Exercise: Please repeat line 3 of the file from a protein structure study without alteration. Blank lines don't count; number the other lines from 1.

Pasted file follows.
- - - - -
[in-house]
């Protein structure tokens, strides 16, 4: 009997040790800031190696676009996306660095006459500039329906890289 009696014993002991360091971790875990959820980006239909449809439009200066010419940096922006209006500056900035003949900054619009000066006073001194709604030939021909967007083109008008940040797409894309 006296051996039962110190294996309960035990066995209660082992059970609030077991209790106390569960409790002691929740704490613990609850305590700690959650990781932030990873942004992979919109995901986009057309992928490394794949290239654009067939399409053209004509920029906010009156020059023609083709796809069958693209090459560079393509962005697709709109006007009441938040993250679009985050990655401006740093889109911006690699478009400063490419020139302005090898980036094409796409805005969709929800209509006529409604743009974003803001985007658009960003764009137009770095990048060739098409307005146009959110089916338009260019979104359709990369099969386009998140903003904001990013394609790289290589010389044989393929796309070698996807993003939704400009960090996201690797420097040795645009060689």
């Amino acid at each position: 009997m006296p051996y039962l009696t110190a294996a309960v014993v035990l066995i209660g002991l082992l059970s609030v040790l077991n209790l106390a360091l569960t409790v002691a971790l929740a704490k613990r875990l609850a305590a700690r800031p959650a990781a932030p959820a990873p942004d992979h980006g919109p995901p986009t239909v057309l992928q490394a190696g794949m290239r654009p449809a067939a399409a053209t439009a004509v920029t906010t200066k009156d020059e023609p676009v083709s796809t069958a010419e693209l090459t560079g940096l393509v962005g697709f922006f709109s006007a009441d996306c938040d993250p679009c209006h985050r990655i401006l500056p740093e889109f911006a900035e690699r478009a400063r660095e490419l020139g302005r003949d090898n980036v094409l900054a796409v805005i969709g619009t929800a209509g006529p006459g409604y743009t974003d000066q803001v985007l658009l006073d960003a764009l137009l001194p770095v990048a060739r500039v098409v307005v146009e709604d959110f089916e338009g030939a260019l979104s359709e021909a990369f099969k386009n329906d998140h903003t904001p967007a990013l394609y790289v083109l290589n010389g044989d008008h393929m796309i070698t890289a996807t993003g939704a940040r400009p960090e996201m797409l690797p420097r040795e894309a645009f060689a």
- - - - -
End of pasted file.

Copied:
């Amino acid at each position: 009997m006296p051996y039962l009696t110190a294996a309960v014993v035990l066995i209660g002991l082992l059970s609030v040790l077991n209790l106390a360091l569960t409790v002691a971790l929740a704490k613990r875990l609850a305590a700690r800031p959650a990781a932030p959820a990873p942004d992979h980006g919109p995901p986009t239909v057309l992928q490394a190696g794949m290239r654009p449809a067939a399409a053209t439009a004509v920029t906010t200066k009156d020059e023609p676009v083709s796809t069958a010419e693209l090459t560079g940096l393509v962005g697709f922006f709109s006007a009441d996306c938040d993250p679009c209006h985050r990655i401006l500056p740093e889109f911006a900035e690699r478009a400063r660095e490419l020139g302005r003949d090898n980036v094409l900054a796409v805005i969709g619009t929800a209509g006529p006459g409604y743009t974003d000066q803001v985007l658009l006073d960003a764009l137009l001194p770095v990048a060739r500039v098409v307005v146009e709604d959110f089916e338009g030939a260019l979104s359709e021909a990369f099969k386009n329906d998140h903003t904001p967007a990013l394609y790289v083109l290589n010389g044989d008008h393929m796309i070698t890289a996807t993003g939704a940040r400009p960090e996201m797409l690797p420097r040795e894309a645009f060689a």